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PAH-related Hospitalizations: Trends, Outcomes 2001-2012

The first study using a national inpatient database finds PAH-related costs, comorbidities are increasing.

Hospitalizations for pulmonary arterial hypertension (PAH) are associated with increased rates of subsequent inpatient care and with decreased 3-year survival.1 Care for these patients is a significant financial burden on the healthcare system.2 Research to date on trends in and outcomes of PAH-related hospitalization have been small, single-center studies. Following is an overview of a recent study3 that analyzed a national database for all adult patients (≥18 years old) with PAH as the principal discharge diagnosis from January 1, 2001, through December 31, 2012. 

Nationally-Representative Study of Trends in PAH-Hospitalization

The study included adults with a discharge diagnosis of PAH

Covered period from January 2001 to December 2012

Used data from the National Inpatient Sample (NIS) database to examine time trends for hospitalization rates, hospital charges, inpatient mortality, length of hospitalizations, and comorbidities relate to PAH-related hospitalizations

Rates go down, costs go up>>


Decreased Rates, Increased Charges for 2001-2012

PAH-related hospitalizations per year decreased by 58%  (3177 vs 1345, p<.001 for trend)

75% were women

About 30% were 45-64 years, with a trend toward an increase in admissions for older patients aged 65-84 years

Mean hospital charge per admission increased by 2.7 fold ($29,507 vs $79,607, p <.001 for trend)

Medicare was the largest payer, followed by private insurance and then Medicaid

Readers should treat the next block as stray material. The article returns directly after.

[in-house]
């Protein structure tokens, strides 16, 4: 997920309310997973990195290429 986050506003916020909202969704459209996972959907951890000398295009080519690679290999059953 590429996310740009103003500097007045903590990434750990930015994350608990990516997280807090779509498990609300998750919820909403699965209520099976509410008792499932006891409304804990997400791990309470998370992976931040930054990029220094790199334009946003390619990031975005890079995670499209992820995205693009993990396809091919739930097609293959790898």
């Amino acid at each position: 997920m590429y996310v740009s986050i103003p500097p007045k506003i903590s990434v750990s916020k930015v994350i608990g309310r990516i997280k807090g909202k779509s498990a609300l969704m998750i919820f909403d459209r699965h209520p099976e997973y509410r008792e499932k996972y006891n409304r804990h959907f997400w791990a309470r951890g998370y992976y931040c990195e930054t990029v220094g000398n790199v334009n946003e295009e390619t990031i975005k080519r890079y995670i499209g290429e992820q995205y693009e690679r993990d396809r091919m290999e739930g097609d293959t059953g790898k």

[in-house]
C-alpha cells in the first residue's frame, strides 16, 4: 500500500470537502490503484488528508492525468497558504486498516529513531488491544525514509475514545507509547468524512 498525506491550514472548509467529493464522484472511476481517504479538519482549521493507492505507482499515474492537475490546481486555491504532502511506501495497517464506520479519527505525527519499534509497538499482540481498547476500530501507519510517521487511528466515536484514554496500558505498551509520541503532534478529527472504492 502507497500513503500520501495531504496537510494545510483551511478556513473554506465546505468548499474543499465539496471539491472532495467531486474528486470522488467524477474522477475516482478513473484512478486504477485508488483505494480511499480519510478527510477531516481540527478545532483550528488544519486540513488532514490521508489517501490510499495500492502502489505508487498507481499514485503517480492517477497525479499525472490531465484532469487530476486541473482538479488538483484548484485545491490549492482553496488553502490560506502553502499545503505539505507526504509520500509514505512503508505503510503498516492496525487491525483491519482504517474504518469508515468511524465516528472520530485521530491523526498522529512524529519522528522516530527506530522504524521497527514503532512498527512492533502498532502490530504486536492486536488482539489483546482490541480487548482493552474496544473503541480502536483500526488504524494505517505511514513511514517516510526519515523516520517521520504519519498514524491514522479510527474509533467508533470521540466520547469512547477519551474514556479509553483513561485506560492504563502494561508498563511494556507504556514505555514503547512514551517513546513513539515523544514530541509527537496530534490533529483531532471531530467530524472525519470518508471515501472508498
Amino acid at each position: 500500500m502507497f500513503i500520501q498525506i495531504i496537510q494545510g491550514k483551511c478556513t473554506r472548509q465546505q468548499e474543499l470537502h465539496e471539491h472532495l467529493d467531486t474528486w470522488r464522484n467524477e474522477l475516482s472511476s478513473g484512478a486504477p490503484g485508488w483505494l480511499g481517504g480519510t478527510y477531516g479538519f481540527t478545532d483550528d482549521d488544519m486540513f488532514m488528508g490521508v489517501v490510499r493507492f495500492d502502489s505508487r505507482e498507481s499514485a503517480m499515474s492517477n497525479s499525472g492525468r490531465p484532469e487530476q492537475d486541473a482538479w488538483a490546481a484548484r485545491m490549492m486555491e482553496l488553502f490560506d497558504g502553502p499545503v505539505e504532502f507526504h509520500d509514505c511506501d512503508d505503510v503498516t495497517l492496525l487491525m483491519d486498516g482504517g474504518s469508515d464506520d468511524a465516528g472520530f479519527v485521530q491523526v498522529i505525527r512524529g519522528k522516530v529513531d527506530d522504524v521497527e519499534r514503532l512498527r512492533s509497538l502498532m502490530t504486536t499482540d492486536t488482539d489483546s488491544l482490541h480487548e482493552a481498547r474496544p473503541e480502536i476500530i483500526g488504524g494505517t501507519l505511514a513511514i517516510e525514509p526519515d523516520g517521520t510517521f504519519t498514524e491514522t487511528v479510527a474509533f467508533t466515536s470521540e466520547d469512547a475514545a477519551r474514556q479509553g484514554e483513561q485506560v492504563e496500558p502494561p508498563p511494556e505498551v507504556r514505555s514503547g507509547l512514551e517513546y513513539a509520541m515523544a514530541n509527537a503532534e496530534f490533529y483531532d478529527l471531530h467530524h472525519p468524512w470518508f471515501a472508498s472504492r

Hospitalziations paid for by Medicare significantly increased from 39.8% to 49.4% (p <.001 for trend)

PAH-related hospitalizations paid for by pricate insurance signicaintly decreased from 38% to 24.9% (p <.001 for trend)

Rise in comorbidites over time>>


Increase in Many PAH-related Comorbidities for 2001-2012

ComorbidityIncreasep value
Diabetes 4.6%-7.8%p=0.01
Cardiac dysrhythmias21.7%-29.0%p<.001
Congestive heart failure  40.7%-56.1%p<.001
Acute kidney injury5.9%-20.1%p<.001
Chronic kidney disease1.1%-16.4%p<.001
Fluid/electrolyte imbalance18.9%-35.3%p<.001
Pneumonia 4.4%-6.3%p=0.007
Cardiogenic shock0.5%-1.5%p<.001
Acute respiratory failure 4.3%-20.8%p<.001

Morbidity ratchets up, mortality unchanged>>


Longer Stays, Unchanged Mortality Rates, 2001-2012

Increased length of hospitalization: mean 7.0 days vs 7.6 days in 2012 (p for trend = .009)

Unchanged Inpatient mortality: 7.8% vs 6.3% (p for trend = .54)

Factors related to increased length of stay and hospital mortality: Admission to a teaching hospital, cardiac dysrhythmias, acute kidney injury, acute cerebrovascular accident, and acute respiratory failure

Factors related to increased hospital mortality but not length of stay: Congestive heart failure, cardiogenic shock, and fluid and electrolyte imbalance


The decrease in PAH-related hospitalizations is probably related to improved outpatient management

Increased hospital charges may be related to admission of sicker patients with more comorbidities, or increased inpatient use of expensive PAH-specific vasodilators

Authors' comment, take-home points


Authors' comments

“These data highlight the increasing clinical and economic burden of PAH-related hospitalizations and should help identify patients with PAH who are at increased risk of prolonged hospitalization and in-hospital mortality.”

-- First author Bidhu Anand, MD, of the University of Minnesota School of Medicine (Minneapolis, MN), and colleagues.

Take Home Points

Nationally representative study found significantly decreased PAH-related hospitalizations, and significant increased hospital charges for 2001-2012.

Medicare bore a large brunt of the burden for increased hospital charges

Many PAH-related comorbidities increased from 2001-2012

PAH-related hospitalizations increased, while inpatient mortality remained unchanged from 2001-2012